Dell Outmaneuvers a Perfect Storm

Three days after Compaq CEO Michael Capellas blamed a perfect storm for unhinging the company's sales, Dell CEO Michael Dell said his namesake company's balance sheet was right on target.

Three days after Compaq CEO Michael Capellas blamed a perfect storm for unhinging the companys sales, Dell CEO Michael Dell said his namesake companys balance sheet was right on target. While the perfect storm as described by Capellas was a combination of a faltering economy, uncertainty arising from the proposed HP-Compaq merger, the World

Trade Center attacks and a typhoon in Taiwan, I think it is much more likely that Compaq got caught between high- and low-pressure systems.

The high-pressure system was in the form of an IBM front moving in from Armonk through Houston. If there is one strong theme I hear from the IT community these days, it is a need for consistency from high-tech vendors. The IT community wants reliable systems from financially strong companies that will support a product line all the way through its life cycle. This becomes even more crucial as systems become more business-critical. When Compaq announced it will be dropping Alpha-based systems, the door was open for IBM to approach customers of some of the most mission-critical systems in existence. The uncertainty associated with the HP-Compaq merger only provided an additional opening for IBM to go after those high-end customers.

The low-pressure system came in on a west-to-east track from Austin to Houston from Dell. Dell has a simple business model, but the fact it is simple does not mean it is easy. The model is essentially a process where all the companys resources go toward building the most direct pipeline between what a user wants in a computer and what a user gets when he or she opens the Dell shipping box. The user doesnt really care about typhoons or chip glitches or icons on screens; he or she wants a system that works.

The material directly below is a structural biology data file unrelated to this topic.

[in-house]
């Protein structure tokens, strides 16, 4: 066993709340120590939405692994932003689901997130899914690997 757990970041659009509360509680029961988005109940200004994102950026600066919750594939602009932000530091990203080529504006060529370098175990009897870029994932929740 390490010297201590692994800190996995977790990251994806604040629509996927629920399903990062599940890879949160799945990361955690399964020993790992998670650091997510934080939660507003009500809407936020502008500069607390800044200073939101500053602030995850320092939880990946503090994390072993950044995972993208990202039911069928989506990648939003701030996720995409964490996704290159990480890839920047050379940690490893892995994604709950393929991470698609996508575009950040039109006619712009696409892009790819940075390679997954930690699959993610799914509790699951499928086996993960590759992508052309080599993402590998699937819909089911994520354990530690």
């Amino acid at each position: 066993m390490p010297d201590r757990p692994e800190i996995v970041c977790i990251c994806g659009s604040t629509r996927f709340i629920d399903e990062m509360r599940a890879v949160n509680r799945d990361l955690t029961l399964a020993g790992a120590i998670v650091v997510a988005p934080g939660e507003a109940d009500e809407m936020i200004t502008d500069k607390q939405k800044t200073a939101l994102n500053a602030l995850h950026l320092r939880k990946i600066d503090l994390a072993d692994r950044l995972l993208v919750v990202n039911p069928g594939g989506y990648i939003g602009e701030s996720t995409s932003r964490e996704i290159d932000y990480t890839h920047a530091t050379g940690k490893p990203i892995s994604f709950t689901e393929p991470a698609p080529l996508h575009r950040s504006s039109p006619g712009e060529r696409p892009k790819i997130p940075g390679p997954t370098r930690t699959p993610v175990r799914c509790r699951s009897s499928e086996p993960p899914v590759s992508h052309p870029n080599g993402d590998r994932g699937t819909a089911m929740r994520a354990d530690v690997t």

Two trends are working in Dells favor on the low end. First, much of the IT hardware business right now is a replacement business. An IT organization replaces systems for one of three reasons: The old stuff is too busted to fix, the mix of the old stuff is too confusing and costly to keep maintaining, or the old stuff cant handle some new applications. In this market, having the lowest price is a big plus. Another plus is that anyone looking out over a user base that includes Microns, Packard Bells and maybe even a few old Free-PCs knows the value of consistency at the low end of the computer line as well.

Unlike storms where you are at natures mercy, this storm has some elements that Compaq can manage. First and foremost, HP and Compaq should be less concerned with soothing Wall Streets grumpiness about the proposed merger and much more concerned about assuring customers that service and support will continue regardless of what name ends up on the box. Pressing ahead with a merger while losing customers is no way to assure a storm-free future.